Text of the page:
Review: David Lowery’s Peter Pan & Wendy Is Darker, More Realistic—and Also Far Less Magical

Despite having what I consider to be a solid track record as far as his film output goes (including another live-action take on the partially animated Disney classic Pete’s Dragon) writer/director David Lowery (A Ghost Story, The Green Knight) may have hit his first bump in the cinematic road with his retelling of the Peter Pan story, Peter Pan & Wendy (which is the original title of author J.M. Barrie’s novel). In the film, we get the usual bits in which the Darling children—older brother John (Joshua Pickering), younger brother Michale (Jacobi Jupe), and the eldest, sister Wendy (Ever Anderson, daughter of actress Milla Jovovich and director Paul W.S. Anderson)—decide to leave home just as their family (led by parents played by Molly Parker and Alan Tudyk) are about to send Wendy to boarding school. Wishing for nothing to change, they end up being located by Peter Pan (Alexander Molony), who offers them eternal youth and constant adventures in the far-away world of Neverland.

Using the usual combination of fairly dust supplied by Peter’s loyal sidekick Tinker Bell (Yara Shahidi) and positive thinking, Peter and the Darlings head off to Neverland where they encounter Peter’s charges, the Lost Boys; his ardent supporter, the Native character Tiger Lily (Alyssa Wapanatâhk); and the evil pirate Capt. Hook (Jude Law) and his band of followers, including sidekick Smee (Jim Gaffigan). Hook has it out for Peter and will take out anyone who stands in his way, including the Darling children.

The first half of Peter Pan & Wendy (co-adapted from the novel and the 1953 Disney animated feature by Lowery and Toby Halbrooks) is fairly faithful to the published work. But in the second half, the writers begin to take liberties by making the connection between Peter and Hook a little deeper, to the point where we discover that the two used to be great friends (and close to the same age), but one left Neverland to visit his family that he missed, so Peter banished him, causing a rift between the two that has become an all-out war. And yes, there’s also a ticking crocodile in the mix who torments Hook and his men at the most inopportune times.

Lowery and company also seem to take very seriously the ideas of never growing up and what it means to never have to answer to any adult at a time when adults are shaping young minds. Much of the film lingers on these heavy, more mature subject and has darker lighting schemes to illustrate the story’s more serious turn. Peter Pan & Wendy actually spends very little time with the Lost Boys unless they are in mortal danger from Hook. In fact, I’d go so far as to say that the filmmakers make Peter’s goal to never grow up looks like the least desirable choice a child could make, and it appears as if Peter was something of an emotionally vacant host who cared little for the well-being these kids who worship him. Peter is not a nice guy, thinks more about himself at every turn, but paints himself as the guy you want to be near when the battle (or fun) begins.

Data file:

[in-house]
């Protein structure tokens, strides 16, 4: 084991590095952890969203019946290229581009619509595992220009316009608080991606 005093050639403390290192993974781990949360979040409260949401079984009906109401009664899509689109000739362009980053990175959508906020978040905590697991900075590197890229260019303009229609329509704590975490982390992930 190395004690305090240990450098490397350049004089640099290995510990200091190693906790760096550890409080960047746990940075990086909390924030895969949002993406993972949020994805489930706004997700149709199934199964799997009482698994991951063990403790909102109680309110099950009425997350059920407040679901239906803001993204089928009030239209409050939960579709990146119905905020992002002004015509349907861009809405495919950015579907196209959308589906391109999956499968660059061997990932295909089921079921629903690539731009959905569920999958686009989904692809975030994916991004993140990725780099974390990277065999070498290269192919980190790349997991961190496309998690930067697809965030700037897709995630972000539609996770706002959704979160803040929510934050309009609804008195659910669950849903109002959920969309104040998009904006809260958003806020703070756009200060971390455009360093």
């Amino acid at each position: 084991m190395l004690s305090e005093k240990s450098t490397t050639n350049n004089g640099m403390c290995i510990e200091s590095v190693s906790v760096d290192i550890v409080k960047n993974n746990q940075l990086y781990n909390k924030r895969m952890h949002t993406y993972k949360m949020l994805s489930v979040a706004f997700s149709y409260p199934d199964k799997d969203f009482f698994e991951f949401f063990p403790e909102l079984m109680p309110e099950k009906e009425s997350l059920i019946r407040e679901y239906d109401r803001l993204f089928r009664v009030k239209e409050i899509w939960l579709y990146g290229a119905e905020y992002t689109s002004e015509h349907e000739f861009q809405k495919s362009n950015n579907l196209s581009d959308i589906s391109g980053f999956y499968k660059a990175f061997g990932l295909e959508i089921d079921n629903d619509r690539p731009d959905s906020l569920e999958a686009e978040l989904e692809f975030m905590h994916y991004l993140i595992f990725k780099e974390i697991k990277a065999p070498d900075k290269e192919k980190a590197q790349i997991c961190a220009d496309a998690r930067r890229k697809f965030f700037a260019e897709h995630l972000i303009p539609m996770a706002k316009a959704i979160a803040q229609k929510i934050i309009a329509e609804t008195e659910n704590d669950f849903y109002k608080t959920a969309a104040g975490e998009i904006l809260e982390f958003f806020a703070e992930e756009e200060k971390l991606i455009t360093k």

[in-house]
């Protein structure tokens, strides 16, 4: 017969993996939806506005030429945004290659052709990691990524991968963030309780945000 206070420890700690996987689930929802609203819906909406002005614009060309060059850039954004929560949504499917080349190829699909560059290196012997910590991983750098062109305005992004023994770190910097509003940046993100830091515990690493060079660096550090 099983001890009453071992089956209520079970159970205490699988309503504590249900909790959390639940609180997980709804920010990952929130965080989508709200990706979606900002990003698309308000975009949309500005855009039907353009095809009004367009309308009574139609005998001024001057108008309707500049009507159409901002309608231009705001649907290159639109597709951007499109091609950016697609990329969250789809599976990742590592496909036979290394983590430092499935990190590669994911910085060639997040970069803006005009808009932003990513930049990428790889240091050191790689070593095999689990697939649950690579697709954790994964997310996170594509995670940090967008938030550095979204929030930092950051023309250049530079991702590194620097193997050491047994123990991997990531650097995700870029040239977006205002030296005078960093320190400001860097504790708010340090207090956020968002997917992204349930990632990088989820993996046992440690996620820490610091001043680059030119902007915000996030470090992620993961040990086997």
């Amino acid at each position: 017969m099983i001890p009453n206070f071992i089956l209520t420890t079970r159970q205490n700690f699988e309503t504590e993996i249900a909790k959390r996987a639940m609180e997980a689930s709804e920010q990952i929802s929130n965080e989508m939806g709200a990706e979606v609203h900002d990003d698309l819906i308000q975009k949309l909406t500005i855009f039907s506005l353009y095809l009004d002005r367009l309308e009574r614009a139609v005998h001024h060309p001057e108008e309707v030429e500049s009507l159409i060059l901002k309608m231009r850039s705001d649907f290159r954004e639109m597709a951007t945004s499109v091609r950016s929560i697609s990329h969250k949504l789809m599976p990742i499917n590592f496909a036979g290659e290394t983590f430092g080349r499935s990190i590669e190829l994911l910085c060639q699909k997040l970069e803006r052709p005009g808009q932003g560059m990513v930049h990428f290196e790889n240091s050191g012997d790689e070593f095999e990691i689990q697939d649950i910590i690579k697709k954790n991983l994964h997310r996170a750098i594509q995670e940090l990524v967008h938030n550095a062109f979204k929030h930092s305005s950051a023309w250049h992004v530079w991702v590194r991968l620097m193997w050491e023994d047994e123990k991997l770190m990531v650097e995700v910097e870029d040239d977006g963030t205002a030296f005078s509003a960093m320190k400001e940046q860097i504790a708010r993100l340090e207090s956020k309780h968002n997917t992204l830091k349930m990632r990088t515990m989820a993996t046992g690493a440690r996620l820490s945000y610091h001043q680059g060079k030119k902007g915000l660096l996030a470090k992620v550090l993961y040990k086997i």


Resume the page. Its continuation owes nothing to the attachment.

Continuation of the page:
Peter Pan & Wendy also fills in backstory and motivation beyond Hook being somewhat envious of Peter’s freedom, friendships, and youth. At points, the film strays not just from the Peter Pan story but also from its spirit, making Peter seem like a massive enabler and manipulative to those who trust him. (Actually, I’ve always thought those things about Peter regardless of what version of the story I’m watching. This film just happens to do a better job than most of proving it.) 

Less an action-adventure story and more of a bummer, Lowery’s telling also makes it clear that the Pan legend is familiar to everyone in advance of this particular story. The Darling children know a great deal about Pan, the Lost Boys, and Neverland before they are taken away, and I’m not sure what the point of that might be. Maybe it’s to make the disappearance of the Darlings less a kidnapping and more of a willing endangerment? Whatever the case, I never found this version of the Peter Pan story in any way magical or enchanting. It’s going for a realistic approach, which it achieves, but in doing so, it erases the wonder of the original. It’s a good thing Lowery & Co. eliminated the sequence where Tinker Bell almost dies, saved only by the audience’s belief her, because she would have croaked under my watch of this version. It’s an expertly made movie, but one in which the lifeblood has been mostly drained.

The film begins streaming Friday on Disney+.

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Steve Prokopy

Steve Prokopy is chief film critic for the Chicago-based arts outlet Third Coast Review. For nearly 20 years, he was the Chicago editor for Ain’t It Cool News, where he contributed film reviews and filmmaker/actor interviews under the name “Capone.” Currently, he’s a frequent contributor at /Film ( and Backstory Magazine. He is also the public relations director for Chicago's independently owned Music Box Theatre, and holds the position of Vice President for the Chicago Film Critics Association. In addition, he is a programmer for the Chicago Critics Film Festival, which has been one of the city's most anticipated festivals since 2013.